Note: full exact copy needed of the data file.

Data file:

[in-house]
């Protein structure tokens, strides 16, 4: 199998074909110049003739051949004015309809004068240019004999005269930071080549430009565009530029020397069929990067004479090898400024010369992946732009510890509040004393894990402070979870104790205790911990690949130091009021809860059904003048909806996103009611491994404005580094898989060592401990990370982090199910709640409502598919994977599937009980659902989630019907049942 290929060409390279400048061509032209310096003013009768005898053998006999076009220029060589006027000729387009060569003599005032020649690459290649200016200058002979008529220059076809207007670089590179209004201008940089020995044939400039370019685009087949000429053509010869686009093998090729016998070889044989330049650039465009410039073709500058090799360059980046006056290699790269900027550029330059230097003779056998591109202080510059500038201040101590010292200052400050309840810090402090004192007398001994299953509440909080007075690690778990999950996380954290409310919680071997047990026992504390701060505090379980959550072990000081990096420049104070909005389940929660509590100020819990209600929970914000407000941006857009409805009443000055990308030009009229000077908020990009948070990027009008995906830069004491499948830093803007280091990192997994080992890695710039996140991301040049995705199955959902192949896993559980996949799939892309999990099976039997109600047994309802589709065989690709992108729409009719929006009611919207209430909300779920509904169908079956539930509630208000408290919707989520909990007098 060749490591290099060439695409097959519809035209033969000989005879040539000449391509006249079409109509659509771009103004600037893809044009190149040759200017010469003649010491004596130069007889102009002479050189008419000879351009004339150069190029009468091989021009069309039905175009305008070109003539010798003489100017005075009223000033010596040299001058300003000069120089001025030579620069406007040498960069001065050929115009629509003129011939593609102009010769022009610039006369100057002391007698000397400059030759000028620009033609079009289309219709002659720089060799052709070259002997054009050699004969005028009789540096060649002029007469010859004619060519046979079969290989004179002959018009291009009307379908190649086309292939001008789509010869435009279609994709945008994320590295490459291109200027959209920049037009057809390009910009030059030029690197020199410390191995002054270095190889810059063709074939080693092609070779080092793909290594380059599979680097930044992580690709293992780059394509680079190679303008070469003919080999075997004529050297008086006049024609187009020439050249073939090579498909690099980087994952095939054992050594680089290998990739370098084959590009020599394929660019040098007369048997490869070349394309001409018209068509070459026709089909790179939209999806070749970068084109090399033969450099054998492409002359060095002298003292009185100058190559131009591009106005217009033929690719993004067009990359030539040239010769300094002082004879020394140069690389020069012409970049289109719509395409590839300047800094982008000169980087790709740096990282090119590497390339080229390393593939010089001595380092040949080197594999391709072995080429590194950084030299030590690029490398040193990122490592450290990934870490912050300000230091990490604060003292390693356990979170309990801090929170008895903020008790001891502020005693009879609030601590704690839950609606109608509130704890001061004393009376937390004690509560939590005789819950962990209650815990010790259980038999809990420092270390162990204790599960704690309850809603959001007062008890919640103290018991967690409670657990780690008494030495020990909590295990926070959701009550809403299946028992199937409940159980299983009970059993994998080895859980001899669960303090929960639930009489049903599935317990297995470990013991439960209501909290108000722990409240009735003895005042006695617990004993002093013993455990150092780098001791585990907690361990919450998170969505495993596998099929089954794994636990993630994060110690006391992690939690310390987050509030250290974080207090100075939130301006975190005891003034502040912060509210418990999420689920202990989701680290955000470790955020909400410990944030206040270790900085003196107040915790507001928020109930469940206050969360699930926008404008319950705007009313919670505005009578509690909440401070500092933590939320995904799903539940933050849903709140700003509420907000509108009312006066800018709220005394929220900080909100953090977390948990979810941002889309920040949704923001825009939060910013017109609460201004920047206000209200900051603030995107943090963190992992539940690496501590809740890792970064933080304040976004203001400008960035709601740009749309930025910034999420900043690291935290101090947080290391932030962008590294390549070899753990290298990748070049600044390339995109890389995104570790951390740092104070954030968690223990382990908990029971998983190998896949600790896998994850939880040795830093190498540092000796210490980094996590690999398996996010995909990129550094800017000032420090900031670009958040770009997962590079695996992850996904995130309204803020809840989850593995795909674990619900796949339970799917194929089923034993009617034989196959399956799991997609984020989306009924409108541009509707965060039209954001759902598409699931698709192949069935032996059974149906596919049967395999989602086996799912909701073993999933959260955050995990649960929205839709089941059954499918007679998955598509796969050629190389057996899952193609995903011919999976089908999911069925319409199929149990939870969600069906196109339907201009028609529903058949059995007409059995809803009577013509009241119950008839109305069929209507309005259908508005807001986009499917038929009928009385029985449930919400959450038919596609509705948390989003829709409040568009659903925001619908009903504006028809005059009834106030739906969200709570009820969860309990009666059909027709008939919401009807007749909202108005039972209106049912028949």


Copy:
[in-house]
């Protein structure tokens, strides 16, 4: 199998074909110049003739051949004015309809004068240019004999005269930071080549430009565009530029020397069929990067004479090898400024010369992946732009510890509040004393894990402070979870104790205790911990690949130091009021809860059904003048909806996103009611491994404005580094898989060592401990990370982090199910709640409502598919994977599937009980659902989630019907049942 290929060409390279400048061509032209310096003013009768005898053998006999076009220029060589006027000729387009060569003599005032020649690459290649200016200058002979008529220059076809207007670089590179209004201008940089020995044939400039370019685009087949000429053509010869686009093998090729016998070889044989330049650039465009410039073709500058090799360059980046006056290699790269900027550029330059230097003779056998591109202080510059500038201040101590010292200052400050309840810090402090004192007398001994299953509440909080007075690690778990999950996380954290409310919680071997047990026992504390701060505090379980959550072990000081990096420049104070909005389940929660509590100020819990209600929970914000407000941006857009409805009443000055990308030009009229000077908020990009948070990027009008995906830069004491499948830093803007280091990192997994080992890695710039996140991301040049995705199955959902192949896993559980996949799939892309999990099976039997109600047994309802589709065989690709992108729409009719929006009611919207209430909300779920509904169908079956539930509630208000408290919707989520909990007098 060749490591290099060439695409097959519809035209033969000989005879040539000449391509006249079409109509659509771009103004600037893809044009190149040759200017010469003649010491004596130069007889102009002479050189008419000879351009004339150069190029009468091989021009069309039905175009305008070109003539010798003489100017005075009223000033010596040299001058300003000069120089001025030579620069406007040498960069001065050929115009629509003129011939593609102009010769022009610039006369100057002391007698000397400059030759000028620009033609079009289309219709002659720089060799052709070259002997054009050699004969005028009789540096060649002029007469010859004619060519046979079969290989004179002959018009291009009307379908190649086309292939001008789509010869435009279609994709945008994320590295490459291109200027959209920049037009057809390009910009030059030029690197020199410390191995002054270095190889810059063709074939080693092609070779080092793909290594380059599979680097930044992580690709293992780059394509680079190679303008070469003919080999075997004529050297008086006049024609187009020439050249073939090579498909690099980087994952095939054992050594680089290998990739370098084959590009020599394929660019040098007369048997490869070349394309001409018209068509070459026709089909790179939209999806070749970068084109090399033969450099054998492409002359060095002298003292009185100058190559131009591009106005217009033929690719993004067009990359030539040239010769300094002082004879020394140069690389020069012409970049289109719509395409590839300047800094982008000169980087790709740096990282090119590497390339080229390393593939010089001595380092040949080197594999391709072995080429590194950084030299030590690029490398040193990122490592450290990934870490912050300000230091990490604060003292390693356990979170309990801090929170008895903020008790001891502020005693009879609030601590704690839950609606109608509130704890001061004393009376937390004690509560939590005789819950962990209650815990010790259980038999809990420092270390162990204790599960704690309850809603959001007062008890919640103290018991967690409670657990780690008494030495020990909590295990926070959701009550809403299946028992199937409940159980299983009970059993994998080895859980001899669960303090929960639930009489049903599935317990297995470990013991439960209501909290108000722990409240009735003895005042006695617990004993002093013993455990150092780098001791585990907690361990919450998170969505495993596998099929089954794994636990993630994060110690006391992690939690310390987050509030250290974080207090100075939130301006975190005891003034502040912060509210418990999420689920202990989701680290955000470790955020909400410990944030206040270790900085003196107040915790507001928020109930469940206050969360699930926008404008319950705007009313919670505005009578509690909440401070500092933590939320995904799903539940933050849903709140700003509420907000509108009312006066800018709220005394929220900080909100953090977390948990979810941002889309920040949704923001825009939060910013017109609460201004920047206000209200900051603030995107943090963190992992539940690496501590809740890792970064933080304040976004203001400008960035709601740009749309930025910034999420900043690291935290101090947080290391932030962008590294390549070899753990290298990748070049600044390339995109890389995104570790951390740092104070954030968690223990382990908990029971998983190998896949600790896998994850939880040795830093190498540092000796210490980094996590690999398996996010995909990129550094800017000032420090900031670009958040770009997962590079695996992850996904995130309204803020809840989850593995795909674990619900796949339970799917194929089923034993009617034989196959399956799991997609984020989306009924409108541009509707965060039209954001759902598409699931698709192949069935032996059974149906596919049967395999989602086996799912909701073993999933959260955050995990649960929205839709089941059954499918007679998955598509796969050629190389057996899952193609995903011919999976089908999911069925319409199929149990939870969600069906196109339907201009028609529903058949059995007409059995809803009577013509009241119950008839109305069929209507309005259908508005807001986009499917038929009928009385029985449930919400959450038919596609509705948390989003829709409040568009659903925001619908009903504006028809005059009834106030739906969200709570009820969860309990009666059909027709008939919401009807007749909202108005039972209106049912028949």